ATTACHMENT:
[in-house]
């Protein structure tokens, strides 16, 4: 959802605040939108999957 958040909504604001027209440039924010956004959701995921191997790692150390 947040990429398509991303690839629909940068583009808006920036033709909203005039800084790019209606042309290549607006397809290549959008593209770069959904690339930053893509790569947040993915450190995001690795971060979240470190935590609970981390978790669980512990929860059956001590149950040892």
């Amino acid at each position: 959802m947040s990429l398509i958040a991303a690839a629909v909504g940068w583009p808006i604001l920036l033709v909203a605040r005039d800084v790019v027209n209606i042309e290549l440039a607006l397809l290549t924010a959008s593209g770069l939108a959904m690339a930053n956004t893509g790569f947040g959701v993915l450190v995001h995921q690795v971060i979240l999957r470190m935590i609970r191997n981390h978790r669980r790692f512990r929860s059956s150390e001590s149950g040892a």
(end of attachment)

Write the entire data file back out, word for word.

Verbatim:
[in-house]
């Protein structure tokens, strides 16, 4: 959802605040939108999957 958040909504604001027209440039924010956004959701995921191997790692150390 947040990429398509991303690839629909940068583009808006920036033709909203005039800084790019209606042309290549607006397809290549959008593209770069959904690339930053893509790569947040993915450190995001690795971060979240470190935590609970981390978790669980512990929860059956001590149950040892």
């Amino acid at each position: 959802m947040s990429l398509i958040a991303a690839a629909v909504g940068w583009p808006i604001l920036l033709v909203a605040r005039d800084v790019v027209n209606i042309e290549l440039a607006l397809l290549t924010a959008s593209g770069l939108a959904m690339a930053n956004t893509g790569f947040g959701v993915l450190v995001h995921q690795v971060i979240l999957r470190m935590i609970r191997n981390h978790r669980r790692f512990r929860s059956s150390e001590s149950g040892a």